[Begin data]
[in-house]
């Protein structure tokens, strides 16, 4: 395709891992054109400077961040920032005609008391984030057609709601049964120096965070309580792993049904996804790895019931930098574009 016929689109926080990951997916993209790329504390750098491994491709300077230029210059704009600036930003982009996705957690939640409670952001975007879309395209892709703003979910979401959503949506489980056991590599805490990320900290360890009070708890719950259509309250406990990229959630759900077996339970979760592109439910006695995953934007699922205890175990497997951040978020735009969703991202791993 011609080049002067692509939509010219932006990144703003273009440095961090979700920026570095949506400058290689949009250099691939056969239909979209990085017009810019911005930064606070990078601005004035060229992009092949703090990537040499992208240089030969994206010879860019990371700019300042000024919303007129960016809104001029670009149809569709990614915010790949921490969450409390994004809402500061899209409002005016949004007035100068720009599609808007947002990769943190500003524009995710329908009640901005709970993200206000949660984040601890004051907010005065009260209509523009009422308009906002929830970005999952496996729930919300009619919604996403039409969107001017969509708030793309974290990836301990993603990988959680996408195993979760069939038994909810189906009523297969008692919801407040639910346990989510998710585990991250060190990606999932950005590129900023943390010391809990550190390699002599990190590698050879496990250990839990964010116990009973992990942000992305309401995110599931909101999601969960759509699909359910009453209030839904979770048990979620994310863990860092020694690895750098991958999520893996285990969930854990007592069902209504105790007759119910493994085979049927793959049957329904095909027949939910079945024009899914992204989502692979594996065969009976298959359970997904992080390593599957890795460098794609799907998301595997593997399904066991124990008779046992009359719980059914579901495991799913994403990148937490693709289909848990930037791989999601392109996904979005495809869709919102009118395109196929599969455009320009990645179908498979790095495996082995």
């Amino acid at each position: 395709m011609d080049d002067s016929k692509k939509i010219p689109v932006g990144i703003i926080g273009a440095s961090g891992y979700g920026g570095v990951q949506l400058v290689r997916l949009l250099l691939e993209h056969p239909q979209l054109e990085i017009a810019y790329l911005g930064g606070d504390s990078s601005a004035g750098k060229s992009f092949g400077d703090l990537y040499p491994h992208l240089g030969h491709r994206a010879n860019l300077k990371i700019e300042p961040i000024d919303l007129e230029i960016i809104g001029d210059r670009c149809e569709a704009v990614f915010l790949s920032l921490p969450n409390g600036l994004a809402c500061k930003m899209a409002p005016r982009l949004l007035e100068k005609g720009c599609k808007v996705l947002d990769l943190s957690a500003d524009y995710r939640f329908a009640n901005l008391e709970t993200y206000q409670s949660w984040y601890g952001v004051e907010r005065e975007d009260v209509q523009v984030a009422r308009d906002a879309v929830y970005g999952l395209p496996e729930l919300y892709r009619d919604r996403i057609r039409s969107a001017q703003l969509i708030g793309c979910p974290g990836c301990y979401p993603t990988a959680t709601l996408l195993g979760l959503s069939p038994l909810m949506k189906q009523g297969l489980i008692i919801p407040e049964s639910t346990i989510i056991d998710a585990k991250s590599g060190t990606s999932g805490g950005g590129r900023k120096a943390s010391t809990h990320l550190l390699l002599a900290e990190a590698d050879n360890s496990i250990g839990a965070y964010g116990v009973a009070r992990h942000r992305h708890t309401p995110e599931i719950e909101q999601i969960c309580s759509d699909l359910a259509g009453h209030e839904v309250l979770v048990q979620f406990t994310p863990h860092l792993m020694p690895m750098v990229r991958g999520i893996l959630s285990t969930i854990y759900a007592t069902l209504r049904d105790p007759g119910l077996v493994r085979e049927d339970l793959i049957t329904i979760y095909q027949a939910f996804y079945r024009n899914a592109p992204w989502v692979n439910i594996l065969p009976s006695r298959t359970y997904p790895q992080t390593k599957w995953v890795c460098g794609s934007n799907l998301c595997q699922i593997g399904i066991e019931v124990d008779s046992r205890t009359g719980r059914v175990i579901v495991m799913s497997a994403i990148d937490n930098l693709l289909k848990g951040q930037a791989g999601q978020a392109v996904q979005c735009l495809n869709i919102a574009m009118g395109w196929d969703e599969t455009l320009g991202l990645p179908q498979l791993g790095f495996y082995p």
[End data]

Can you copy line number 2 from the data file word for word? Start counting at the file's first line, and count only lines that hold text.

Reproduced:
């Protein structure tokens, strides 16, 4: 395709891992054109400077961040920032005609008391984030057609709601049964120096965070309580792993049904996804790895019931930098574009 016929689109926080990951997916993209790329504390750098491994491709300077230029210059704009600036930003982009996705957690939640409670952001975007879309395209892709703003979910979401959503949506489980056991590599805490990320900290360890009070708890719950259509309250406990990229959630759900077996339970979760592109439910006695995953934007699922205890175990497997951040978020735009969703991202791993 011609080049002067692509939509010219932006990144703003273009440095961090979700920026570095949506400058290689949009250099691939056969239909979209990085017009810019911005930064606070990078601005004035060229992009092949703090990537040499992208240089030969994206010879860019990371700019300042000024919303007129960016809104001029670009149809569709990614915010790949921490969450409390994004809402500061899209409002005016949004007035100068720009599609808007947002990769943190500003524009995710329908009640901005709970993200206000949660984040601890004051907010005065009260209509523009009422308009906002929830970005999952496996729930919300009619919604996403039409969107001017969509708030793309974290990836301990993603990988959680996408195993979760069939038994909810189906009523297969008692919801407040639910346990989510998710585990991250060190990606999932950005590129900023943390010391809990550190390699002599990190590698050879496990250990839990964010116990009973992990942000992305309401995110599931909101999601969960759509699909359910009453209030839904979770048990979620994310863990860092020694690895750098991958999520893996285990969930854990007592069902209504105790007759119910493994085979049927793959049957329904095909027949939910079945024009899914992204989502692979594996065969009976298959359970997904992080390593599957890795460098794609799907998301595997593997399904066991124990008779046992009359719980059914579901495991799913994403990148937490693709289909848990930037791989999601392109996904979005495809869709919102009118395109196929599969455009320009990645179908498979790095495996082995």